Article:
Time to clear the air

The Health (Scotland) Act 2016 brought in a number of restrictions around the promotion and sale of nicotine vapour products with penalties for those who do not comply. So what do convenience retailers need to know?

LEGISLATION affecting the sale of tobacco products and e-cigarettes has been coming into force in recent months and to help retailers understand the new rules and ensure they adhere to the law the Scottish Grocers’ Federation has compiled a comprehensive guide for retailers.

Since November 2016, newly produced e-cigarettes must include an information leaflet and carry a health warning, covering at least 30% of the front and back of the pack.

And by 20 May it will be illegal to sell any packs that do not carry these warnings.
In its guide, Nicotine Vapour Product and Tobacco Compliance in Scotland, the SGF details each of the new laws and provides advice on how retailers can best comply.

Firstly, it looks at minimum age requirement and points out that as of last month, retailers are required to operate an age verification policy to check the age of anyone trying to buy a tobacco product, cigarette papers or a nicotine vapour product.

The guide says: “Many of you will already use the Challenge 25 scheme for your sale of alcohol and you can extend this to cover tobacco, cigarette papers and NVPs. “Other forms of age verification policy are also permitted.”

It adds that it makes sense to have a written document for age verification that staff can refer to and that staff should have regular training and says: “Your staff should be encouraged to challenge and to refuse the sale if they have any doubts.

“It is good practice to record any sale refusals they make in a refusals register.”
The guide adds that, as well as the statutory warning notice which must be displayed in a prominent position at the point of sale, it is advisable to have posters that warn customers that their age could be challenged.

It is an offence, it points out, to allow a member of staff who is under 18 to sell NVPs unless that staff member has been authorised by the shop owner or manager to sell them and a record of that authorisation has been kept.

The guide adds: “You have a duty to keep a record of each staff member who is under 18 and has authorisation from you to sell these products at each shop.”
It continues: “Anyone under the age of 18 should be made aware that if they do not follow the age verification policy then it is you as the registered retailer who may be prosecuted.”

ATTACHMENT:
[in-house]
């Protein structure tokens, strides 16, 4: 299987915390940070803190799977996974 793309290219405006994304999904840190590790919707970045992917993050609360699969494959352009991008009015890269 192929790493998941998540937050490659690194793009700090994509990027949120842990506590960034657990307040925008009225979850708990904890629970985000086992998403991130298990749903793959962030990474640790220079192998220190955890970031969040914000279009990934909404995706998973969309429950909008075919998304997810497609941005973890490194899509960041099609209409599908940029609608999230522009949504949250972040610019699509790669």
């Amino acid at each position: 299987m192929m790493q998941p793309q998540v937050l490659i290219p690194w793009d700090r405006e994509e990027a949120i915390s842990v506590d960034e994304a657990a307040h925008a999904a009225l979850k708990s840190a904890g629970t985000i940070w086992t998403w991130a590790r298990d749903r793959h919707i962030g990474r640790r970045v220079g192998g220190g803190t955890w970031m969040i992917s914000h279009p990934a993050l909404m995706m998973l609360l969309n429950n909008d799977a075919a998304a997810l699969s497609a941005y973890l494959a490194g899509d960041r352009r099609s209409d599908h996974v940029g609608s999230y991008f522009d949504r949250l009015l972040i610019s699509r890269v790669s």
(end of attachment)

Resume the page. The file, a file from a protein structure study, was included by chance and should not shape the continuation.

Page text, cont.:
Also since 1 April, anyone who sells NVP products must be on the Retail Register for Tobacco.
Even if you already have a certificate for the registration of your tobacco business, the guide points out, if you sell NVPs you must apply to change your registration to record that you sell both tobacco and NVPs.
It warns: “You have until 30 September 2017 to register the change, after which time, if you have not done so, you will be committing an offence.”

And adds: “Failing to register your tobacco or NVP business could result in a fine of up to £20,000, and six months in prison or both.”
It outlines penalties for other offences as: “If you are guilty of an offence for selling tobacco and/or NVPs to someone under the age of 18 years then you may be fined up to £2,500.

“Failing to operate an age verification policy carries a fine of up to £500 and failing to authorise sales of tobacco, cigarette papers or NVPs by a member of staff who is under 18 could result in a fine of up to £200.”
It adds that retailers who persistently breach any laws around tobacco or NVP sales may be subject to a banning order which prevents them from selling such products in their store for up to two years.

It says: “The Scottish Government has confirmed that it won’t be enforcing the penalties for non-compliance with the tobacco and NVP register until 1 October 2017.”

Other new rules include that from 1 April the law prohibiting proxy purchasing of tobacco products – buying such products for someone you know to be under 18 – has been extended to cover the purchase of NVPs.
And the sale of NVPs from vending machines will be banned before the end of 2017 in line with the EU technical notification directive. Breach of this change will carry a penalty.

Distinguishing between traditional cigarettes and the electronic version, the guide points out that e-cigarettes and other nicotine vapour products do not need to be covered at the point of sale, saying: “As an NVP is not a tobacco product or a smoking related product, they do not need to be covered up at point of sale but remember that you should not incidentally display a tobacco or smoking related product when you sell NVPs, matches or lighters.”